For hundreds and thousands of people in the United States, 2022 was the year commercial drone delivery finally became a reality. Walmart expanded its drone delivery operations to 36 hubs spread across Arizona, Arkansas, Florida, North Carolina, Texas, Utah, and Virginia. Alphabet’s Wing began delivering to Texas’ Dallas-Fort Worth area. Heck, even Amazon‘s drone delivery program finally took off in a couple of cities in California and Texas before the year came to a close.
A lot more activity is expected in 2023, with Mitsubishi Electric going as far as to put together a drone-based logistics platform that will bring shippers, drone manufacturers, drone operators, and other service providers under one roof.
But as enticing as the promise of ultrafast drone delivery is, in the long run, this last-mile logistics model will be able to replace other means of transportation only when it is truly cost-effective – which begs the question…
How much does drone delivery actually cost?
McKinsey & Company ran some numbers and fished out the unit delivery costs of different transport modes, including drone delivery. Take a look:
A drone delivering a single package is estimated to have a direct operating cost of approximately $13.50. And this cost is not competitive with electric cars and vans doing a single delivery or any type of vehicle doing multiple deliveries in a single run.
But that could change if the regulatory environment were to better support drone delivery. The single most important factor driving up the cost of drone delivery right now is labor. In the McKinsey model, this factor accounts for 95% of the cost. And that’s because, in most countries, regulations state that a pilot can only operate and monitor only one drone at a time. Many regions also require a visual observer to monitor the airspace in which the drone operates.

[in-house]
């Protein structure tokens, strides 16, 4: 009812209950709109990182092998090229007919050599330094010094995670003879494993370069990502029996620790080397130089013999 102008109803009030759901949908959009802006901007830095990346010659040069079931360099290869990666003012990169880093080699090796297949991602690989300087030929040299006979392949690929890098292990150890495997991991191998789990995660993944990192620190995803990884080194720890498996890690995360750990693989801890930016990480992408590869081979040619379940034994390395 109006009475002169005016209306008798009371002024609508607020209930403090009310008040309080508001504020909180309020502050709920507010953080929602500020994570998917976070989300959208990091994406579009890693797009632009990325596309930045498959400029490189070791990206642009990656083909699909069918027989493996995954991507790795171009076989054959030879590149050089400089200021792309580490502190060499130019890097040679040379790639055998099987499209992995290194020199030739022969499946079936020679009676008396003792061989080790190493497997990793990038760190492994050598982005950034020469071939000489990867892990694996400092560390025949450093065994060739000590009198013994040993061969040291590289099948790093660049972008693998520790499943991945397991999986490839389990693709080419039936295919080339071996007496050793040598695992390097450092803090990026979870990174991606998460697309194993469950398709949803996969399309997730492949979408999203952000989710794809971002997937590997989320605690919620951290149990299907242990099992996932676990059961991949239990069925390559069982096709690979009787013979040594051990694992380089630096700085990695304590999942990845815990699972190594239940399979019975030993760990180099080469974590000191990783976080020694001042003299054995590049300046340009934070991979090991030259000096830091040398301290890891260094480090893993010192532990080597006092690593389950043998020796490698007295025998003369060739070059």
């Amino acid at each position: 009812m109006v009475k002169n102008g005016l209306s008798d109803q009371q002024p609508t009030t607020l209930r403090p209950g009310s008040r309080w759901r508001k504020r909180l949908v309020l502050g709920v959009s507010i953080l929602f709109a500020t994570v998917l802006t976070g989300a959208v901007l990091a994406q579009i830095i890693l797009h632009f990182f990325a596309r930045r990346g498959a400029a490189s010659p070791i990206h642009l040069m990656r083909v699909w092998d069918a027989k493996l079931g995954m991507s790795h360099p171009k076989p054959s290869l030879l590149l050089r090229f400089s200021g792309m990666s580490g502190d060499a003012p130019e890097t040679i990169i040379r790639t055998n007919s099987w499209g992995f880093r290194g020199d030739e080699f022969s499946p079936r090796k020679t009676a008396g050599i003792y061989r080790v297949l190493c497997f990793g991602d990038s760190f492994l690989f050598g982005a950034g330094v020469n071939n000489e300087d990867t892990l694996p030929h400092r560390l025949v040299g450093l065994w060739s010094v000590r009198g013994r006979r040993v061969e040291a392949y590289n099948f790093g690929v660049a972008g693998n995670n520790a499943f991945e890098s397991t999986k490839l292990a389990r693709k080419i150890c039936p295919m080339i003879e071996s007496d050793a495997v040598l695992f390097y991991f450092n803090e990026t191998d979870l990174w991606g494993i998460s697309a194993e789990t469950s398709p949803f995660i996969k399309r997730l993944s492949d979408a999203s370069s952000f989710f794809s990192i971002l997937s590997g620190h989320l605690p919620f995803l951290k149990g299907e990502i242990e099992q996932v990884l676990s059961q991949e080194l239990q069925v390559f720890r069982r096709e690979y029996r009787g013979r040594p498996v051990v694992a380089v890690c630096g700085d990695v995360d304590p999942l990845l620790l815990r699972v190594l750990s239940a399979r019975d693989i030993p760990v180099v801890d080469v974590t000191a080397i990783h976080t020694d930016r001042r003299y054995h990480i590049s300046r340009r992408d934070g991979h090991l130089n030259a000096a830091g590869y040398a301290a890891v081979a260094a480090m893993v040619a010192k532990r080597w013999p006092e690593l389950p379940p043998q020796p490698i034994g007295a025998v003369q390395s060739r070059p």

Therefore, if drones were to become truly cost-competitive, the number of drones per operator would need to increase greatly. This means that technology will also need to advance significantly in terms of drone autonomy, sense-and-avoid solutions, and uncrewed traffic management systems. Once these innovations are in place, regulations will need to evolve, enabling larger numbers of drones per operator. More specifically, a single operator may need to manage as many as 20 drones in a densely used airspace to gain potential cost advantages from drone delivery.
“If drone operators can eventually manage 20 drones simultaneously, our analysis, using reasonable assumptions, suggests that a single package delivery will cost about $1.50 to $2,” the McKinsey report says. This is in line with the per-package cost for an electric car delivering five packages and any type of van delivering 100 packages in a milk-run format when a driver delivers all packages in a single trip — a process that is not always feasible.
There’s no doubt that drone technology has the potential to meet a range of last-mile consumer use cases, such as food and beverages, convenience products, and other small packages, as well as B2B needs, such as moving medical samples to labs. And as McKinsey analysts point out:
As the industry steps out of its infancy, drones may become cost-competitive at a direct operating cost level. In fact, under certain conditions — such as in regions with poor road infrastructure or when pooling deliveries does not make sense — drones may already be the most cost-effective mode of delivery.
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